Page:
Question asked by Ardross:

When you’re very tired, it’s not safe to do many things such as drive a car. You do not seem to get much sleep so how do you stay safe and make important decisions when you’re so tired? Year 6/7 Room 2 Ardross Primary, Western Australia


Yes, I have not had much sleep at all. My fractured rib was very difficult to lie on, and it was hard to find any position where I could do any more than just doze off  for a few minutes. Since it has started to heal and feel better, I’m able to get into the bunk if conditions are stable, and I can now sleep for 50 minutes at a time. Then I get up and take a look around, and if all is OK, I’ll go back for another 50 minutes.

I have an ActiWatch, which records my sleep, and data files are sent to the Massachusetss Institute of Techology, to Prof. Dava Newman, one of our Experts, for analysis by her and her students. As well, Dr. Czeisler at Brigham & Women’s Hospital is a sleep specialsit, and he will look at the files also.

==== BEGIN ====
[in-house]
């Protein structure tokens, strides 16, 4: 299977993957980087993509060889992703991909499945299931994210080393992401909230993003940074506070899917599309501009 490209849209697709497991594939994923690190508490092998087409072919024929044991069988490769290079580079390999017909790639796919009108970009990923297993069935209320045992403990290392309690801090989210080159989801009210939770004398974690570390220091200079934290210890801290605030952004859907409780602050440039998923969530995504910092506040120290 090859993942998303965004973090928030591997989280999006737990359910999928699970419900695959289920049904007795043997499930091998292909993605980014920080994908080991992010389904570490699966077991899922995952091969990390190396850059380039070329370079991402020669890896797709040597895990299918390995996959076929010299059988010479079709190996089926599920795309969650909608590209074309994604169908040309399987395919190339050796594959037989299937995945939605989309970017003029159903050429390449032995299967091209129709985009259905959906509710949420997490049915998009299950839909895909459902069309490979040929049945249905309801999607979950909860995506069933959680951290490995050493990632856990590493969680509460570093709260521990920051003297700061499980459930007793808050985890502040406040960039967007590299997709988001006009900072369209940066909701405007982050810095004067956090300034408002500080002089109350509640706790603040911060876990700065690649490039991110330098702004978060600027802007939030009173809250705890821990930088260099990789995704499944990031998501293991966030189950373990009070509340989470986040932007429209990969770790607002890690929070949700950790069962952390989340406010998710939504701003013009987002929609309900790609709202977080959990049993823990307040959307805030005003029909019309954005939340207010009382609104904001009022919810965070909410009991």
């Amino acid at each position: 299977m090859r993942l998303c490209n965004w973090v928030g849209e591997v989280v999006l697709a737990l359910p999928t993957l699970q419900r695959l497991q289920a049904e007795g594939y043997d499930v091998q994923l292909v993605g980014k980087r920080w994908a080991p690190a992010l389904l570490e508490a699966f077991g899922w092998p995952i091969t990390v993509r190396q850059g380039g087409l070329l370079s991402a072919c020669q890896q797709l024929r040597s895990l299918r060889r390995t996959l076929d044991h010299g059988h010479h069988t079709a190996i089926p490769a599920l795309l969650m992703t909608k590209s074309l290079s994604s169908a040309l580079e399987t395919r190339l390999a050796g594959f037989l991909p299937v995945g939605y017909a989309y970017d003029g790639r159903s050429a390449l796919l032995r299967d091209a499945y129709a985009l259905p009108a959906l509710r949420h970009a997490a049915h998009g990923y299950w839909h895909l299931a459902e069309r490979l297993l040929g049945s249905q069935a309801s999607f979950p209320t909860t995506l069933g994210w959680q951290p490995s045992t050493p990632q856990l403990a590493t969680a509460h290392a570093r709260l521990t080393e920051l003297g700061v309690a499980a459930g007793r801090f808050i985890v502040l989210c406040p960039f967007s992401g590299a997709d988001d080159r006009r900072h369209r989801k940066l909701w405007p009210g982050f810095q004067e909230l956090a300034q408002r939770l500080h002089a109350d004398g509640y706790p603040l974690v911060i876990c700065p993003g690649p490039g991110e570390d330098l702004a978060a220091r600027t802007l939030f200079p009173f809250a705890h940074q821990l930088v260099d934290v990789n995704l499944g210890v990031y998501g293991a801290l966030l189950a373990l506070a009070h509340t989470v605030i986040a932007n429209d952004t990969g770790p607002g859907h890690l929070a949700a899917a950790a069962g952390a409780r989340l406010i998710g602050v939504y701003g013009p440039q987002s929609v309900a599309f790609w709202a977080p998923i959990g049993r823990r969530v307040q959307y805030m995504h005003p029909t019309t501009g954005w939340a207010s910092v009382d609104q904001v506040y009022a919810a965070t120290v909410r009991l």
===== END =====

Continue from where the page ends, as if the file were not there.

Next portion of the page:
But the question of how to make important decisions under such tough conditions–you just do the best you can. I know that I am more conservative with my decisions knowing that I am fatigued, and that has served me well over many long voyages. For many decisions on a boat a sea, however, there is no choice, you have to keep going regardless of how tired you are. To stop the boat is worse for the boat and the skpper, because the motion aboard the boat would be more violent. Right now the challenge is dealing with the stress of sailing a boat fast with a lot of wind. Because these boats have such big sails and extreme design, and because they are pushed to near their limits, it can be very stressful aboard Great American III. But she is a great boat and takes care of me as I take care of her.